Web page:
By Laura Patterson
Research published in AdAge at the end of 2016 helped decode today's five CMO priorities. Two of those priorities fell squarely into the domain of marketing performance management (MPM). The first priority was measurement. However, the study revealed that not just any kind of measurement will do: To be effective, you need to be able to measure Marketing's impact. The second priority was the need to do a better job of justifying Marketing investments.
AdAge was not alone in shining a light on those CMO priorities. The trend toward more compelling measurements of value were reflected in a Chief Marketer article that identified six trends for 2017, three of which included some type of measurement: cross-channel measurement, more sophisticated marketing measurement, and real-time attribution.
And a Forbes article predicted that 2017 is the year Agile Marketing will be taken more seriously. Why? Because "agile marketing results in a measurable improvement in marketing performance."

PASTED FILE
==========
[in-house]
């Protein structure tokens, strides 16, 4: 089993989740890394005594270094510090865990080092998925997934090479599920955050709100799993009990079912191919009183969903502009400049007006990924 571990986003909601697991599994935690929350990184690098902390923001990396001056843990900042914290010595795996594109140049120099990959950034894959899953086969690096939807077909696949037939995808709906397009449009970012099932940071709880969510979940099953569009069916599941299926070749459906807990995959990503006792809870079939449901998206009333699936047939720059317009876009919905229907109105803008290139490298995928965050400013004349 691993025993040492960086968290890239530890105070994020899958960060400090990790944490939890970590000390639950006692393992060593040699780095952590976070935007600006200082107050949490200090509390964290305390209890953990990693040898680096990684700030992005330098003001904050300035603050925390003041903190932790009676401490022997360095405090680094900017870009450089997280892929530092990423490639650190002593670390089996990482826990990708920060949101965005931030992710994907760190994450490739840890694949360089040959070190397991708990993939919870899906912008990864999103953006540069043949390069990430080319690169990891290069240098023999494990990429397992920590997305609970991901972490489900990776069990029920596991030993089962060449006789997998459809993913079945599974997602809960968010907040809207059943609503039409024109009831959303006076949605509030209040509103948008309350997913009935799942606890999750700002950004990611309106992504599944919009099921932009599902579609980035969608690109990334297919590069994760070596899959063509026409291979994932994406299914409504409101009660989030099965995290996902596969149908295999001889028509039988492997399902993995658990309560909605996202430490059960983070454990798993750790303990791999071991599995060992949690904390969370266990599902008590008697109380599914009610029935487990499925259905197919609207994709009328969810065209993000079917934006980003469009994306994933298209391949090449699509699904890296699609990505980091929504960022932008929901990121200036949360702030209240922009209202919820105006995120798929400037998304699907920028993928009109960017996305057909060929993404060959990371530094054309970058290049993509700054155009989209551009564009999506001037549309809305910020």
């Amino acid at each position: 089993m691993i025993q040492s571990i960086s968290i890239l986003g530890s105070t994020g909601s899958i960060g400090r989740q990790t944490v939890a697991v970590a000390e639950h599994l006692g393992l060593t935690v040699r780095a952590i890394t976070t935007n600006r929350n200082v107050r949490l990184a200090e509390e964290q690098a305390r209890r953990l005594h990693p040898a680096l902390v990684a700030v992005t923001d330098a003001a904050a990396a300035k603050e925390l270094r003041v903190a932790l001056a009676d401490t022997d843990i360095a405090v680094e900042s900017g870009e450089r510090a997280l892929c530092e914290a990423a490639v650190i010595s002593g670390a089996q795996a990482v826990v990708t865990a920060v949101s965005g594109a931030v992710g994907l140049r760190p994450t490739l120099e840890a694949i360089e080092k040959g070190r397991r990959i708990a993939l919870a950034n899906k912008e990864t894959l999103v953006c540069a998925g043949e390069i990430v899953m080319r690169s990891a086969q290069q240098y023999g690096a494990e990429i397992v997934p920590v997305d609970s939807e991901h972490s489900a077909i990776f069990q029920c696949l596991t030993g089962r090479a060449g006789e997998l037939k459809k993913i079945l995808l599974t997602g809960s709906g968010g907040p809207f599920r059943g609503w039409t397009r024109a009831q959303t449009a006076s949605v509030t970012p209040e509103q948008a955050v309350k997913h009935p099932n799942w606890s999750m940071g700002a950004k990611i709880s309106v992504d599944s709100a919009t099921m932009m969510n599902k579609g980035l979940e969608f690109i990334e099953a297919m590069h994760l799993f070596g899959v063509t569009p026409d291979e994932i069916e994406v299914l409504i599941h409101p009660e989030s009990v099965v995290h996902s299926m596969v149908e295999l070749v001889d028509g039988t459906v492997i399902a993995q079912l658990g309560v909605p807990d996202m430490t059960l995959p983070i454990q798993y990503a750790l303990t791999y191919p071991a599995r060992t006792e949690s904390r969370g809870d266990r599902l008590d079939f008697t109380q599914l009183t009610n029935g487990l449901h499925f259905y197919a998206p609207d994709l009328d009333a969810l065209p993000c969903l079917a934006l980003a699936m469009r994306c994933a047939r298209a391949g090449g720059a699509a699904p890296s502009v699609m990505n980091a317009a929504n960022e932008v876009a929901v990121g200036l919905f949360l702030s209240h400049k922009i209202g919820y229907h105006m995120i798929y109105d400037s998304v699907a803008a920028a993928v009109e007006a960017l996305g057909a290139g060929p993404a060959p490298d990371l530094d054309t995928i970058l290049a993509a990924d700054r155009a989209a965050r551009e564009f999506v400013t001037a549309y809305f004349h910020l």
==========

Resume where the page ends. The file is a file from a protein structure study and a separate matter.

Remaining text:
In another instance, Steven Wastie, CMO of Origami Logic, wrote that "2017 will the year of data and measurement.... Marketers will be under more pressure than ever before to prove accountability."
Perhaps you see the pattern emerging: For today's marketers, the challenge really isn't measurement; there is an abundance of metrics. The challenge is measuring Marketing's value and performance.
Notice we won't suggest that common three-letter term "ROI" as a way to demonstrate value. Although ROI is important, ultimately the goals of Marketing measurement should be to facilitate decisions and determine Marketing's contribution to the business. To that end, you need a way to measure the value Marketing creates.
Are You Sure Your Marketing Metrics Measure Up?
The number of data sources that businesses will rely on will grow 83% between 2015 and 2020, a Salesforce study forecasts. We will be able to measure even more than what we measure today. But, although it may seem counterintuitive, that isn't necessarily a good thing. With so much information, it is easy to find yourself sucked into a metrics vortex.
To avoid that fate, we need to be smarter about the performance metrics we select.